How to (Not) Spend Big Data Dollars
A recent Gartner survey estimated that Big Data will spur $232 billion of spending through 2016.
Whether you believe the number to be accurate, there is no denying the fact that Big Data is drawing a lot of attention, and therefore the need for the required budgets will follow. It is simply how our industry works. But the question needs to be asked, how will the attention and money be applied in your business?
International Data Corporation (IDC) outlined their view on how this money will be spent. The spending areas include services, training, manpower, and infrastructure.
I recently discussed what could be a sensible approach for your organization to take in adapting your Big Data initiatives, but you cannot afford to ignore the competitive advantage this data can provide. By doing that, you are putting your company in danger of falling behind the competition.
So spending in this area needs to happen—it is foolhardy not to do it—and you are faced with some decisions. Where to spend is only part of the equation. Unless you have a war chest of excess money lying around, you will also need to consider from where this money will be diverted. This is normally by cutting or curbing the scope on existing projects or legacy systems.
Something else to consider when developing these budgets—there is currently a well-known shortage of people with the needed experience. This implies that a lot of the manpower may need to come from within. This is not all bad, because using in-house talent can be advantageous. Your employees have the domain knowledge and an understanding of the relationships, underlying business use cases, and hidden problems in your data.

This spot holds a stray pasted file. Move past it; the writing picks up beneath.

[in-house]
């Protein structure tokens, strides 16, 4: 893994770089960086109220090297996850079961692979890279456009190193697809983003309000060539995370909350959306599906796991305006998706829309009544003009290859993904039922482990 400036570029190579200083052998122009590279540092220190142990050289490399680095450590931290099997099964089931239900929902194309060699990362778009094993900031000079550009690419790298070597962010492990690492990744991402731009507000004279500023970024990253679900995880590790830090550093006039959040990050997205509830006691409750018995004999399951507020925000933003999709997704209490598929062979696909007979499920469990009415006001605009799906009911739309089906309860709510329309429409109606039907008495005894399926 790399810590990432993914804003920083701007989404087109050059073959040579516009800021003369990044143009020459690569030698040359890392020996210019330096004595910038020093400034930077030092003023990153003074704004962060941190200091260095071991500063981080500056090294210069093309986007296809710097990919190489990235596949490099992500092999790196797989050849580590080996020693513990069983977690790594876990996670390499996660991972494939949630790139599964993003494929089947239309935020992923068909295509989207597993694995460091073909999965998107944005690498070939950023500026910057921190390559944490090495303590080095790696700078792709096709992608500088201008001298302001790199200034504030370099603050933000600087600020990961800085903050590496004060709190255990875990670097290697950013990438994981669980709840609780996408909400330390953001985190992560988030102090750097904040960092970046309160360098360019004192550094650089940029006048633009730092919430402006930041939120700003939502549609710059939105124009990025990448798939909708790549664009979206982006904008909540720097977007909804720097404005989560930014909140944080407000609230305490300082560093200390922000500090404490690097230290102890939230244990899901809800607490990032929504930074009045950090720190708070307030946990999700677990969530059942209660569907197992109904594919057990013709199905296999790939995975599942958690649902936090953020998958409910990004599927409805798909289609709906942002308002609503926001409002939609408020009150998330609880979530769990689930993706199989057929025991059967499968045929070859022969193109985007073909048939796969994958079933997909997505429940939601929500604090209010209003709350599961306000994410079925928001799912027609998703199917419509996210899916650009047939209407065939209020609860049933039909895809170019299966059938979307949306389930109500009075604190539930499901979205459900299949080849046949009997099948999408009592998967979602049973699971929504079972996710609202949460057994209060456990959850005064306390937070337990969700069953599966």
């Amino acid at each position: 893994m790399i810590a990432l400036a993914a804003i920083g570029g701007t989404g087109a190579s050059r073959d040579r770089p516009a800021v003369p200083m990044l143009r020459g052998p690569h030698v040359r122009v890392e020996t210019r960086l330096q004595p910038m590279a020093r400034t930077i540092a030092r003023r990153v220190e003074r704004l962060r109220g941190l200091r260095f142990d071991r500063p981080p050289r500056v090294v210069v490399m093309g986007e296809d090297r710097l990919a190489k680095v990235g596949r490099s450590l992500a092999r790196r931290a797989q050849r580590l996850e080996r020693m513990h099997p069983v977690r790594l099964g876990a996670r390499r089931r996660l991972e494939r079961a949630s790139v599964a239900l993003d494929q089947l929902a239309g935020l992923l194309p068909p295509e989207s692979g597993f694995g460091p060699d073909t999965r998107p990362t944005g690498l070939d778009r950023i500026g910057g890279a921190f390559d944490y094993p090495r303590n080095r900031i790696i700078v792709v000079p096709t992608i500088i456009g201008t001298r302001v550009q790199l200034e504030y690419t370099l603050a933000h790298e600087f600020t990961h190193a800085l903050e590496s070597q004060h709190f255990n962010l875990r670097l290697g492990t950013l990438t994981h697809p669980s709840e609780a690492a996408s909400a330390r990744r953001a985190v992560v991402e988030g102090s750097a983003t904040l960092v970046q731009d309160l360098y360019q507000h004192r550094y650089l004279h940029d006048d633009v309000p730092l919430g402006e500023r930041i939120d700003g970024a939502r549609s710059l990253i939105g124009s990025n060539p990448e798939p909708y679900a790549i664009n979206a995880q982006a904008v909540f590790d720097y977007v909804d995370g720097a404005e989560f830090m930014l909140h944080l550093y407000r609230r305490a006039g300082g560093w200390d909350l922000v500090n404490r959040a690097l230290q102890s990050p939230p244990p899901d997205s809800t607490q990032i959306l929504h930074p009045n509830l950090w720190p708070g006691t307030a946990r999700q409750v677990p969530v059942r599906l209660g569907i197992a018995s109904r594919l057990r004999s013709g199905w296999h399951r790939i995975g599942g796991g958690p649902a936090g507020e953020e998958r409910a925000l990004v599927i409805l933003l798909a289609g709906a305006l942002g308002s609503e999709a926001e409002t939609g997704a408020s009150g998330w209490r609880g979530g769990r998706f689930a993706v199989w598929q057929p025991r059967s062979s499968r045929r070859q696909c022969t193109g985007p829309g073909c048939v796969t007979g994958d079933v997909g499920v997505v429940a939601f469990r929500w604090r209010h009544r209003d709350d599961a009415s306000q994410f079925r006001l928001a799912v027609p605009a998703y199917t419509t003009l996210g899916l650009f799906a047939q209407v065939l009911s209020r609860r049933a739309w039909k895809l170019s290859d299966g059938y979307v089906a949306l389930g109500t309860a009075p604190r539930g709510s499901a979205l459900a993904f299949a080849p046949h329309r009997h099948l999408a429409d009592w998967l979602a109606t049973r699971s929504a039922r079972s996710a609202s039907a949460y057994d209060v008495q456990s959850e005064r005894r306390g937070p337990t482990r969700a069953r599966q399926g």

The talent will come. In the computer industry we are very good at adapting and feeding new trends, but this takes time. The costs need to be considered for (re)training and ramp-up time.
We love to be part of the new thing, so finding people internally who want to be involved in these projects will not be the issue. But identifying the right people and giving them the tools, budget, and time to adapt is a challenge that must be met head-on.
Traditional Business Intelligence (BI) knowledge is valuable but is usually based on more structured data and relational data models. Here we are talking about larger amounts of data, much of it unstructured and delivered in an unforeseen pace. So there is a learning curve with or without data analysis experience.
Ultimately, time, a little patience, expected hiccups, and realistic budget expectations combined with strictly defined goals are the key to manage and move your Big Data initiatives forward.
How are you planning on financing your Big Data projects?